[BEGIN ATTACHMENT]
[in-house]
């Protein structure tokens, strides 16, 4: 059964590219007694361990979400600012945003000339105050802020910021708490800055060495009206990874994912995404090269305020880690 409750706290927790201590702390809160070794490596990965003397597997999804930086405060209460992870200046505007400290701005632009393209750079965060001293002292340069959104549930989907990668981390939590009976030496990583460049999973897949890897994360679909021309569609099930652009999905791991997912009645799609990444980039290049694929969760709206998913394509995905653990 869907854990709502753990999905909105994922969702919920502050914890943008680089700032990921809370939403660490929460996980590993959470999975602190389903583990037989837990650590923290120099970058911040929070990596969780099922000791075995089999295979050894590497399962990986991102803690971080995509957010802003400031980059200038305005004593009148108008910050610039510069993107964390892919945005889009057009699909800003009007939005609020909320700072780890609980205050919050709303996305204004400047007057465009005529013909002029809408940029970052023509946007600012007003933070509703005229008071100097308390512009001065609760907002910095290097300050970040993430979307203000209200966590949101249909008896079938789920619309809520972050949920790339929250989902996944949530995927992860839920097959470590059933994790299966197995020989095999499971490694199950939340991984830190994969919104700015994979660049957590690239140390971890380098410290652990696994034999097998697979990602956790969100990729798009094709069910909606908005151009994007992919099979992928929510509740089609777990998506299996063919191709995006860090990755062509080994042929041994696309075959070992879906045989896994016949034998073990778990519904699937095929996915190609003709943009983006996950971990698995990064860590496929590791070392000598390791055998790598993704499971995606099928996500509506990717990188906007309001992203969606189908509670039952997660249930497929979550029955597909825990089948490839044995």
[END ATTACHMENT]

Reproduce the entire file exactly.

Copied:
[in-house]
């Protein structure tokens, strides 16, 4: 059964590219007694361990979400600012945003000339105050802020910021708490800055060495009206990874994912995404090269305020880690 409750706290927790201590702390809160070794490596990965003397597997999804930086405060209460992870200046505007400290701005632009393209750079965060001293002292340069959104549930989907990668981390939590009976030496990583460049999973897949890897994360679909021309569609099930652009999905791991997912009645799609990444980039290049694929969760709206998913394509995905653990 869907854990709502753990999905909105994922969702919920502050914890943008680089700032990921809370939403660490929460996980590993959470999975602190389903583990037989837990650590923290120099970058911040929070990596969780099922000791075995089999295979050894590497399962990986991102803690971080995509957010802003400031980059200038305005004593009148108008910050610039510069993107964390892919945005889009057009699909800003009007939005609020909320700072780890609980205050919050709303996305204004400047007057465009005529013909002029809408940029970052023509946007600012007003933070509703005229008071100097308390512009001065609760907002910095290097300050970040993430979307203000209200966590949101249909008896079938789920619309809520972050949920790339929250989902996944949530995927992860839920097959470590059933994790299966197995020989095999499971490694199950939340991984830190994969919104700015994979660049957590690239140390971890380098410290652990696994034999097998697979990602956790969100990729798009094709069910909606908005151009994007992919099979992928929510509740089609777990998506299996063919191709995006860090990755062509080994042929041994696309075959070992879906045989896994016949034998073990778990519904699937095929996915190609003709943009983006996950971990698995990064860590496929590791070392000598390791055998790598993704499971995606099928996500509506990717990188906007309001992203969606189908509670039952997660249930497929979550029955597909825990089948490839044995």